A Theory of Global Biodiversity (Monographs in population biology, 60)
Boris Worm and Derek P Tittensor
Princetown University Press, £40.00 (hardback)
We are all too familiar with the spectrum of models that are used (politically) to account for planetary climate change or predict future human global population levels. Theories that can be used to interpret and predict patterns in the variety of living organisms on Earth are less well known. Most undergraduate biologists will be aware that species richness tends to increase at lower latitudes and altitudes, but are unlikely to understand little beyond that.
Through analysing data from marine and terrestrial ecosystems, the authors illustrate how underlying principles can help produce a unified framework that can be used to explain and predict in greater detail regional variations that do not adhere to the simplified trends mentioned above.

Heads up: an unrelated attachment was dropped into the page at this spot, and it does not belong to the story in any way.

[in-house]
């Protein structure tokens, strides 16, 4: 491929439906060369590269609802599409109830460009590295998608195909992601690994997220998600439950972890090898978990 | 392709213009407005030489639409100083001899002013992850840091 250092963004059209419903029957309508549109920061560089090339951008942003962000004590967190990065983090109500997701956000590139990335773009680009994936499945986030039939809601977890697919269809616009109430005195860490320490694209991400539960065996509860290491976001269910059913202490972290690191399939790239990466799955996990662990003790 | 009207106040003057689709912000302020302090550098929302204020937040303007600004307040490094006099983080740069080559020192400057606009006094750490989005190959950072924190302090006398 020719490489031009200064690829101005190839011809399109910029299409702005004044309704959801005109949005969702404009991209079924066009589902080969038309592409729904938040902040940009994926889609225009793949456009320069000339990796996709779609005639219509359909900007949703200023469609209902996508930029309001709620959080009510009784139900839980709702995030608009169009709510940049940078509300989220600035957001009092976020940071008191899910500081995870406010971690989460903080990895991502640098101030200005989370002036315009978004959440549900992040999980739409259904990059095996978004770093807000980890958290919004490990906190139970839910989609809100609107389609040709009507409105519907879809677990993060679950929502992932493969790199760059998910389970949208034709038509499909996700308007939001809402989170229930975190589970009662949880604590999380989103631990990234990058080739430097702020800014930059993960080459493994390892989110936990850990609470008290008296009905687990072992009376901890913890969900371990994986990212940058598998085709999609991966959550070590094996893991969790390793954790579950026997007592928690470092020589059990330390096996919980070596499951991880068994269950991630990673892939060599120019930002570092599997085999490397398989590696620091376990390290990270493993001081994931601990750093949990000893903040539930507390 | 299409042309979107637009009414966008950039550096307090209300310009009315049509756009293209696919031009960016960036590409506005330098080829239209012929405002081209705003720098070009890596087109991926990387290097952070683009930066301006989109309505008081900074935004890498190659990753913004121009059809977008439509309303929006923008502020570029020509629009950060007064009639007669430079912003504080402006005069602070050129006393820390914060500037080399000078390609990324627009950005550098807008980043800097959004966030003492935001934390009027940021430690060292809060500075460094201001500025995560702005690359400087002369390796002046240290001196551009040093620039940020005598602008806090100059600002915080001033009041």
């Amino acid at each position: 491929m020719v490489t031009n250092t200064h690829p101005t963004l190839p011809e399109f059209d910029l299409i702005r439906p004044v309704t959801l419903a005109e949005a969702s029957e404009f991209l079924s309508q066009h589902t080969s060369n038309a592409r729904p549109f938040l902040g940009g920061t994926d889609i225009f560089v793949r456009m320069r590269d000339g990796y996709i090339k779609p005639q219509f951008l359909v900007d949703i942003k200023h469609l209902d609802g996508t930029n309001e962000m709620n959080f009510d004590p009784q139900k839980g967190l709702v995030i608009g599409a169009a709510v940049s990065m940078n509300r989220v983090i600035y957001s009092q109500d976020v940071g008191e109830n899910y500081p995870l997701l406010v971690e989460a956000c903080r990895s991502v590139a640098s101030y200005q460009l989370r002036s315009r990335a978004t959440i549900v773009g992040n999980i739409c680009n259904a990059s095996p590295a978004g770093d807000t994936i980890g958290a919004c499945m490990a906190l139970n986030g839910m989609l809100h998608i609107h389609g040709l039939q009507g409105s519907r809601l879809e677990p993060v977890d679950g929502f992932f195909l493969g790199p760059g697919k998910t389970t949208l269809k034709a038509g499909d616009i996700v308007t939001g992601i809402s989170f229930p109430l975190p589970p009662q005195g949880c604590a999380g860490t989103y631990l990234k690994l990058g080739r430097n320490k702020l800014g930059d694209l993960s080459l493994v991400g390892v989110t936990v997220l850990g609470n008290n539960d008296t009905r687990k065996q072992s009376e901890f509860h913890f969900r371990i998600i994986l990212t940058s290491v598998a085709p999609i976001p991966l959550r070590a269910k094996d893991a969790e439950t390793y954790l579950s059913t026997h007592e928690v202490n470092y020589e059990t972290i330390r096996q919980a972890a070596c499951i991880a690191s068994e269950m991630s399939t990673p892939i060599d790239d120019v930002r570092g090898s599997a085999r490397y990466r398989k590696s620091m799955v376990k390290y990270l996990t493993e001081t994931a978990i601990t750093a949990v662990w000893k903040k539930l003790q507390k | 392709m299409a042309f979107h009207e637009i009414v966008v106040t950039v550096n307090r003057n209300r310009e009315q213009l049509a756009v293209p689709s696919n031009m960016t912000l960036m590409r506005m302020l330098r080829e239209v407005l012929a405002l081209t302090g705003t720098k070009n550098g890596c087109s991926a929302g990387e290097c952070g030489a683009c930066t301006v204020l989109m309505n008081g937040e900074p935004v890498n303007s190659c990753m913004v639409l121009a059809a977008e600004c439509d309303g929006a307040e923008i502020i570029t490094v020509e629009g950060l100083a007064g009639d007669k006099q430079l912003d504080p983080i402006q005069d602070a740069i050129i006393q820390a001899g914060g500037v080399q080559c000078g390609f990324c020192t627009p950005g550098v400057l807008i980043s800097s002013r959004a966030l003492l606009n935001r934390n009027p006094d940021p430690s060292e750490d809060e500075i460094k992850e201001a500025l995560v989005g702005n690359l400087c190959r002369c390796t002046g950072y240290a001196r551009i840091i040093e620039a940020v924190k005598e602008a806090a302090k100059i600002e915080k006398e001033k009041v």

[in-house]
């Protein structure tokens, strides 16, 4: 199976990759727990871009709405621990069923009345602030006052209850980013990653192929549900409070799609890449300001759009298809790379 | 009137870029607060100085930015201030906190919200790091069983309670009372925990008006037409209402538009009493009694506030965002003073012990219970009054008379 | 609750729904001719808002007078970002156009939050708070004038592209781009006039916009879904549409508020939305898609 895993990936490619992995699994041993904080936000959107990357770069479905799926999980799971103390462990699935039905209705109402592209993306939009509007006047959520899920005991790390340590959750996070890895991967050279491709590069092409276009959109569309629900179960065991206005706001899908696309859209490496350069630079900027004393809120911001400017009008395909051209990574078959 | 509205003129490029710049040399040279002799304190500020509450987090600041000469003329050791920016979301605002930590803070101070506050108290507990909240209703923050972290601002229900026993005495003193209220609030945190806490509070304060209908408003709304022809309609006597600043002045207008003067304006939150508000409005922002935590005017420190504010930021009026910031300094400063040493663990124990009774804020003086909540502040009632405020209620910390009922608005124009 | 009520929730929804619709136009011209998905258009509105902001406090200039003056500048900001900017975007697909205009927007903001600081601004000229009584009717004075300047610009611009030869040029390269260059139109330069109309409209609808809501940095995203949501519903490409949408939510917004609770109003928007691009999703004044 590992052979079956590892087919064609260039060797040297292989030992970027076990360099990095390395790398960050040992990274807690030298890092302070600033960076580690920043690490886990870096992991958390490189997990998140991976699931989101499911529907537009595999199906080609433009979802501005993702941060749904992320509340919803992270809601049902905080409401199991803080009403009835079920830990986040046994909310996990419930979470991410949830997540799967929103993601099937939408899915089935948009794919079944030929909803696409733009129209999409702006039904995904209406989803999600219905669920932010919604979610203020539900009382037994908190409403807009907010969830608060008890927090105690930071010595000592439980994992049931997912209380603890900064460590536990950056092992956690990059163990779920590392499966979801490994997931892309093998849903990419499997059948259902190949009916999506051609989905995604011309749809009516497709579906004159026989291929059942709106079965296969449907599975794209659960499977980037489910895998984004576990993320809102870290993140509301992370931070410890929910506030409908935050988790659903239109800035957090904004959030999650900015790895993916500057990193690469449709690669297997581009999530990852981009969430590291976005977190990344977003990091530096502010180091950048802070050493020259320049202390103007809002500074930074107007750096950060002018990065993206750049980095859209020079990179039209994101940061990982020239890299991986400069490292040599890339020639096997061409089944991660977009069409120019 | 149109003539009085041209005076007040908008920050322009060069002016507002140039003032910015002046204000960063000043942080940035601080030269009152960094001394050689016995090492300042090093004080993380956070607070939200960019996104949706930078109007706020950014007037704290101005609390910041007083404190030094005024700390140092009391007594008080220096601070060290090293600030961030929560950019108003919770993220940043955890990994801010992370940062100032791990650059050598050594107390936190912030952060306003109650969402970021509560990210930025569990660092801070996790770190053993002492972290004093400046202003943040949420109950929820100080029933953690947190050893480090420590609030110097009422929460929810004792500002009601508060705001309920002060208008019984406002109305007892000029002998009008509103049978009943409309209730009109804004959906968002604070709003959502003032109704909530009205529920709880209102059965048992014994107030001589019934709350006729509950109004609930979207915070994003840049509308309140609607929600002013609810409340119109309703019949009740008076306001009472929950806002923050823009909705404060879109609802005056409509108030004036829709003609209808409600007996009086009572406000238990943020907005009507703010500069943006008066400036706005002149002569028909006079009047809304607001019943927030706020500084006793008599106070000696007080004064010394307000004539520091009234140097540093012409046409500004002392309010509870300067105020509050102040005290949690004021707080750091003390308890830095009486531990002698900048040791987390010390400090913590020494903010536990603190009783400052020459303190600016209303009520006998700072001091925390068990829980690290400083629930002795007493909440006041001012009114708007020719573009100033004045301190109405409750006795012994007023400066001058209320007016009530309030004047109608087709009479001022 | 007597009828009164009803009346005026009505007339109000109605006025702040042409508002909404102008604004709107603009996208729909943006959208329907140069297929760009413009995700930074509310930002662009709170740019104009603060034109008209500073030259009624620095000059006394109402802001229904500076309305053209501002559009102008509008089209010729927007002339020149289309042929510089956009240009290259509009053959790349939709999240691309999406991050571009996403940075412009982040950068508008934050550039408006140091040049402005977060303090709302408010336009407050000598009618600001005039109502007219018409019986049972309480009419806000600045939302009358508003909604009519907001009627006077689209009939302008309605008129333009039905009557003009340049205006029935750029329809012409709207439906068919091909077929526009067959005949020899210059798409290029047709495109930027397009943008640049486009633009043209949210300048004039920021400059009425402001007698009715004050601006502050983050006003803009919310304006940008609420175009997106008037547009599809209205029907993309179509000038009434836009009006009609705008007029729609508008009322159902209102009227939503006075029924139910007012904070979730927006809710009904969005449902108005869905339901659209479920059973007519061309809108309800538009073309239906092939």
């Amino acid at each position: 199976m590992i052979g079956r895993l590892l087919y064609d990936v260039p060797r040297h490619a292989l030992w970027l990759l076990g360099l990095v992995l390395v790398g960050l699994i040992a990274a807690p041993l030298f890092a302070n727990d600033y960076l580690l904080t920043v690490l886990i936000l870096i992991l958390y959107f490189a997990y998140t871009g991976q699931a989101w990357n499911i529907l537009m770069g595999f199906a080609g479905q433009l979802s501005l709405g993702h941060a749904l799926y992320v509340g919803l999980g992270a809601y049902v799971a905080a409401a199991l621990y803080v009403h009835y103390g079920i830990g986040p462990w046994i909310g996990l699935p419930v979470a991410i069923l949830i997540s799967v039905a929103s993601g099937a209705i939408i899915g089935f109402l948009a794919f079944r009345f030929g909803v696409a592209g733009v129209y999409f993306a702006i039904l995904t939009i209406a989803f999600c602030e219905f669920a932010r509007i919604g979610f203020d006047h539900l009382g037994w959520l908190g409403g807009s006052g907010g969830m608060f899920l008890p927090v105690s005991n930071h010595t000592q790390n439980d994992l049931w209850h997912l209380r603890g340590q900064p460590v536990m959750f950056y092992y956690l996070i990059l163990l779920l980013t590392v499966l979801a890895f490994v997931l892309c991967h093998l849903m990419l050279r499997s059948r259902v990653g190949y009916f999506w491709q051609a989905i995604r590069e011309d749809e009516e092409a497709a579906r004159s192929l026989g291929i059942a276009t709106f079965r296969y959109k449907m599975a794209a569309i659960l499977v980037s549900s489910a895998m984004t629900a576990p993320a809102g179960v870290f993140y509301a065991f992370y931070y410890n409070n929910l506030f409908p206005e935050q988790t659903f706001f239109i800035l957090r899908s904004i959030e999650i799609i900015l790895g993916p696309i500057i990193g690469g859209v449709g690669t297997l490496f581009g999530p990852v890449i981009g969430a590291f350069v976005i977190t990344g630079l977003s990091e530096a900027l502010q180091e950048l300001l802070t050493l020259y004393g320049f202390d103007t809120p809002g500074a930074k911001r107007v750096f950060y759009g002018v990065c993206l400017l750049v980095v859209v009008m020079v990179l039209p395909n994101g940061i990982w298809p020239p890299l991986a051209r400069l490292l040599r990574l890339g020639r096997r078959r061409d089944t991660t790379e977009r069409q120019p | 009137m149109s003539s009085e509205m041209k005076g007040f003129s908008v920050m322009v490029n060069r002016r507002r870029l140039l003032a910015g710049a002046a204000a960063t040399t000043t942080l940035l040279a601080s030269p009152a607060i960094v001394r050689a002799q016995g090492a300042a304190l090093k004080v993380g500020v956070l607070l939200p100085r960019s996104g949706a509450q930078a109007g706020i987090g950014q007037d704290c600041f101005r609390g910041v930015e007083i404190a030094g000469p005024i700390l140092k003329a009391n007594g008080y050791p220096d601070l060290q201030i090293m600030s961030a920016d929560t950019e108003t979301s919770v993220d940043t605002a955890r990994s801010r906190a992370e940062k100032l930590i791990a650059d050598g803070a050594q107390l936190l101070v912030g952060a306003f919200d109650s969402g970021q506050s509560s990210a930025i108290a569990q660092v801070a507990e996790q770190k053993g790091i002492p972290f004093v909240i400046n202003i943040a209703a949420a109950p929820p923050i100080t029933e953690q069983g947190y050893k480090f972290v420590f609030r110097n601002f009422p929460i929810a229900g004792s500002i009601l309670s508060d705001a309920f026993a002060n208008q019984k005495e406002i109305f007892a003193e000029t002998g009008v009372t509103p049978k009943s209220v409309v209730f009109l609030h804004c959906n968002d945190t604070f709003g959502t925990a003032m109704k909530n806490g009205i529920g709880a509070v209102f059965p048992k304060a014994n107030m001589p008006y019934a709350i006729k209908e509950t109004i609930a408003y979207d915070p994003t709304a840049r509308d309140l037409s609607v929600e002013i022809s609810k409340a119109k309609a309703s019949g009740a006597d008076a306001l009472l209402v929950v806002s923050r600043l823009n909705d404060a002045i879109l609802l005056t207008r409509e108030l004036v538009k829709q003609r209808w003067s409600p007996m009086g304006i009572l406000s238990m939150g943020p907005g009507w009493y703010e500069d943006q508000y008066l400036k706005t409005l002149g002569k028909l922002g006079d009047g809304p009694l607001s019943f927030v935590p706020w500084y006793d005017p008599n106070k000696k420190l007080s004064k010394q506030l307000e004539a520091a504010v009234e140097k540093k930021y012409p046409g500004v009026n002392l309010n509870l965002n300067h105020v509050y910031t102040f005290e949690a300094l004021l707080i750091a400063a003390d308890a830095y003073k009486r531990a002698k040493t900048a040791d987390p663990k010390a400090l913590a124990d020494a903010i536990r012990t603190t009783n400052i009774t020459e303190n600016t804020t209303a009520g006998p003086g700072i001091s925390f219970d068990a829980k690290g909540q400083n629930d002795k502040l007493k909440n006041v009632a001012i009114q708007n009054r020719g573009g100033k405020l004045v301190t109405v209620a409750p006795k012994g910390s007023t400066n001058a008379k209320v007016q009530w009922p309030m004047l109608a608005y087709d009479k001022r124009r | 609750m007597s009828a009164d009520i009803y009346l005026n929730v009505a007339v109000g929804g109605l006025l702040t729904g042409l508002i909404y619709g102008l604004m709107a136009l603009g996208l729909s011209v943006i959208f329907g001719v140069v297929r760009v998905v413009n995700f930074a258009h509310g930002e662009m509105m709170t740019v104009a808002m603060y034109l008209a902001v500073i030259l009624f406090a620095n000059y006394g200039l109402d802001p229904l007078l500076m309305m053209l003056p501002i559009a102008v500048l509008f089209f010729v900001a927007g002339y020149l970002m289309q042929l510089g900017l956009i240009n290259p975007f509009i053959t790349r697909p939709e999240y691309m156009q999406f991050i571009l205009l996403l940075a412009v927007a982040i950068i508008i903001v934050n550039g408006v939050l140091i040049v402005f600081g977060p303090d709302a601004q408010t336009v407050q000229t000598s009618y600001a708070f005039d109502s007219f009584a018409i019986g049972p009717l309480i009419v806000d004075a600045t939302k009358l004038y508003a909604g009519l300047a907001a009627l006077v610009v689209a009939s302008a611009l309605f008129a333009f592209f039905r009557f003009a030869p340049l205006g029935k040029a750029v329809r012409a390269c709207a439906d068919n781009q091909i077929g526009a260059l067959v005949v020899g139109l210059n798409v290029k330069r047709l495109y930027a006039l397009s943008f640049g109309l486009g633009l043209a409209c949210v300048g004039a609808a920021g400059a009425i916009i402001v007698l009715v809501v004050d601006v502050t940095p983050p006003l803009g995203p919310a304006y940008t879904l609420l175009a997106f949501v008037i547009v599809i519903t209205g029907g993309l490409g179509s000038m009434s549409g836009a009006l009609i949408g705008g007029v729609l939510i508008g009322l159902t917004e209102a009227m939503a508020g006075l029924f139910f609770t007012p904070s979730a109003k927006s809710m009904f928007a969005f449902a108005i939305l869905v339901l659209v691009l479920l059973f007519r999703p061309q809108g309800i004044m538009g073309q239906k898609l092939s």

Temperature and productivity have previously been proposed as drivers for evolution. Worm and Tittensor combine these drivers with another driver of community size to build their theory, founded on empirical data. They classify four broad habitats as terrestrial, coastal, deep ocean and pelagic, and similar biogeographic distribution patterns are revealed within all these in species ranging from mammals to microorganisms.
The text begins with background information and some of the limitations of earlier work and theories that were largely based on plants and in a limited range of locations, such as island biogeography. The authors then present their observations from a wide range of biodiversity database resources for each of their defined habitats. A neutral theory is developed including factors such as habitat area and productivity. The theory’s predictive power is tested for a variety of families and species groups in the four defined habitats.
The need for a clear understanding of the mechanisms that underpin biodiversity patterns is paramount for conservation planning. As such, this accessible volume should be essential reading for conservation policymakers as well as academics working in this field.
Dr Alexander Waller